8. Price to Earnings Ratio : P/E Ratio = Market Value per Share / Earnings per Share

One of the most widely used ratios, it compares the current price with earnings to see if a stock is over or under valued.

Things to remember

    * Generally a high P/E ratio means that investors are anticipating higher growth in the future.

    * The average market P/E ratio is 20-25 times earnings.

    * The p/e ratio can use estimated earnings to get the forward looking P/E ratio.

    * Companies that are losing money do not have a P/E ratio.

Price-Earnings Analysis:
Sometimes referred to as the multiple, the idea behind the P/E ratio is that it is a prediction or more likely an expectation of the company’s performance in the future. The P/E ratio for the overall market averages around 20, so as you can see Cory’s Tequila Co. is much higher than this. In other words the market is expecting big things from Cory’s Tequila Co. over the next little while.

One thing to remember is that if a company has a low P/E ratio it doesn’t necessarily mean that it is undervalued. The P/E doesn’t dictate the stock price, in fact a low P/E could mean that the company’s earning are flat or growing slowing, they could also be in financial trouble. In fact the P/E ratio doesn’t tell a whole lot, but it’s useful to compare the P/E ratios of other companies in the same industry, or to the market in general, or against the company’s own historical P/E ratios.

9. Profit Margin = Net Income / Revenue

Indicates what portion of sales contribute to the income of a company.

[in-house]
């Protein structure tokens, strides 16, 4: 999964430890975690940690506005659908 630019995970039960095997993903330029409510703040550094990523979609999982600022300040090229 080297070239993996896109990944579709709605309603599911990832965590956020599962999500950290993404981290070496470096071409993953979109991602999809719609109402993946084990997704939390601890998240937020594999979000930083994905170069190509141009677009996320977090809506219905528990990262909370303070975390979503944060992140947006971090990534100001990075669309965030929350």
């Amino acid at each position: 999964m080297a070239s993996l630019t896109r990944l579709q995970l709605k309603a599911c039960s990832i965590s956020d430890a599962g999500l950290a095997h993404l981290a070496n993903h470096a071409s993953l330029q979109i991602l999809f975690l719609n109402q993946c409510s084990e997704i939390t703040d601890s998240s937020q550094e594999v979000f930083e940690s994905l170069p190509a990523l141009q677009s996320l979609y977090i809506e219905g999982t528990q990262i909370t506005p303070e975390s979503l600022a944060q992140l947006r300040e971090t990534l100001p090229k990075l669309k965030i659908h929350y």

Things to remember

    * This ratio is not useful for companies losing money, since they have no profit.

    * A low profit margin can indicate pricing strategy and/or the impact competition has on margins.

Profit Margin Analysis:
A profit margin of 17% means that for each dollar of sales that Cory’s Tequila Co. generates it is contributing 17 cents to its bottom line (net income). This ties in with gross profit margin, Cory’s Tequila Co. has a healthy pricing strategy which is evident in both ratios. In cutthroat pricing industries such as retail and gasoline you would expect the profit margin much lower because of the heavy competition. We can interpret that Cory’s Tequila Co. either has exceptional products which customers are willing to pay a substantial premium for, or Cory’s Tequila Co. really doesn’t have much competition therefore they can charge what they wish.

10. Return On Assets : ROA = (Net Income + Interest Expense) / Total Assets

Indicates what return a company is generating on the firm’s investments/assets.

Things to remember

    * The ROA is often referred to as ROI

    * We add the interest expense to ignore the costs associated with funding those assets.

Return on Assets Analysis:
This is an important ratio for companies deciding whether or not to initiate a new project. The basis of this ratio is that if a company is going to start a project they expect to earn a return on it, ROA is the return they would receive. Simply put, if ROA is above the rate that the company borrows at then the project should be accepted, if not then it is rejected. Cory’s Tequila Co.’s ROA is 14% – very high, this is over double the cost of borrowing (at time of writing).

11. Return On Equity : ROE = Net Income / Shareholder’s Equity

Indicates what return a company is generating on the owners’ investment.

Things to remember

    * If new shares are issued then use the weighted average of the number of shares throughout the year.

    * For high growth companies you should expect a higher ROE.

    * Averaging ROE over the past 5-10 years can give you a better idea of the historical growth.

Return on Equity Analysis:
Sometimes ROE is referred to as Stockholder’s return on investment, it tells the rate that shareholders are earning on their shares. Cory’s Tequila Co. is earning a very respectable 18% on shareholder’s equity

Categories: Economics & Finance